In addition to acquiring BroadMap, it seems likely that Apple bought Catch. Catch was a popular, cross-platform note taking application that has been regarded by many as a competitor to Evernote. Catch, which existed on both iOS and Android, was known for its ability to sync over the cloud, its simple user-interface, its reminders and notifications functionality, and its ability to logically and conveniently sort notes with both text and media including picture and audio files.
The company shut down in August of this year citing a “difficult decision to take the company in a different direction.” While this “difficult decision” appears (on the surface) to be the company simply closing its doors, the context of the shutdown was mysterious. See, only approximately one month before announcing its shutdown, the company launched a major new enterprise-related product called Catch Team. It would be odd for the company to shut down so quickly after launching a new product.
Catch was also popular among many productivity application fans and with… Apple. In fact, Apple promoted the Catch application across its different marketing platforms. As can be seen above, the Catch team is posing in front of a banner for their application in an Apple retail store.
The app was also promoted via banners at Apple media events and even as a reason to buy an iPhone on Apple’s own website. Following positive reviews and promotion from Apple, the company actually “shut down” because it was acquired.
That tidbit was revealed by Catch’s former Vice President of Business Development on his LinkedIn profile (shown above). While Catch being acquired following promotion from Apple does not exactly indicate that Apple is the buyer, we have heard from multiple sources that the majority of Catch employees are now working for Apple. The sources say that the former list of Catch employees, which even includes co-founder Andreas Schobel, are working on iOS-related software. Of course, it is always plausible that Catch was bought by another company and the co-founder and several engineers ended up joining Apple, but that seems slightly unlikely and too much of a coincidence. Catch’s co-founder declined to comment by phone.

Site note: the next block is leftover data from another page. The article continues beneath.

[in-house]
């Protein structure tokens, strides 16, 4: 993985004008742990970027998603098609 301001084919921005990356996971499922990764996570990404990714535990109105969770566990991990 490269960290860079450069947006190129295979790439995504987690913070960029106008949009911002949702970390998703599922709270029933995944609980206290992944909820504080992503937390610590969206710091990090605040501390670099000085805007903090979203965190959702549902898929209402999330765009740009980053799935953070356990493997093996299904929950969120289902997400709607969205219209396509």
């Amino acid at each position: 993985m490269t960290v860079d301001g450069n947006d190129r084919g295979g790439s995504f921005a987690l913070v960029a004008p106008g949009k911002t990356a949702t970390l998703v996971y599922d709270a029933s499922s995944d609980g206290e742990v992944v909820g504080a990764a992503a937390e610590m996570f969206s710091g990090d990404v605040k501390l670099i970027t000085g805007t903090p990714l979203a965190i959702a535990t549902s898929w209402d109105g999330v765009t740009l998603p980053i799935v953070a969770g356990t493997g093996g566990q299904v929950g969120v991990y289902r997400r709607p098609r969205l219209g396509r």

Catch could help Apple in several potential manners: Catch could be used to integrate with Siri for reminders and notes functions, integrate with the Notes and Reminders iOS/OS X apps, assist Apple with mobile user-interfaces, and help out Apple’s iCloud team.
Perhaps even more interesting, Catch used to operate a known Android application called Compass. The application was location-based and infused locations with notes. Essentially, it was an app to “annotate your world.” Perhaps Apple was interested in that technology and this potential acquisition was more of an Apple Maps play. The Compass app is no longer available.
Besides learning of the likely BroadMap and Catch acquisitions, sources have clarified that Apple’s earlier acquisitions of both Cue and Topsy were specifically for enhancements to Siri over the next few major releases of iOS. 2013 has been an atypical year for Apple in terms of acquisitions, with the company buying three times as many companies this year as it did in 2012. Apple acquisitions are intriguing because they typically foretell future products. For example, Apple’s Authentec acquisition helped design Touch ID for the iPhone 5s, and before Siri launched with the iPhone 4S, Siri was a Silicon Valley-based startup.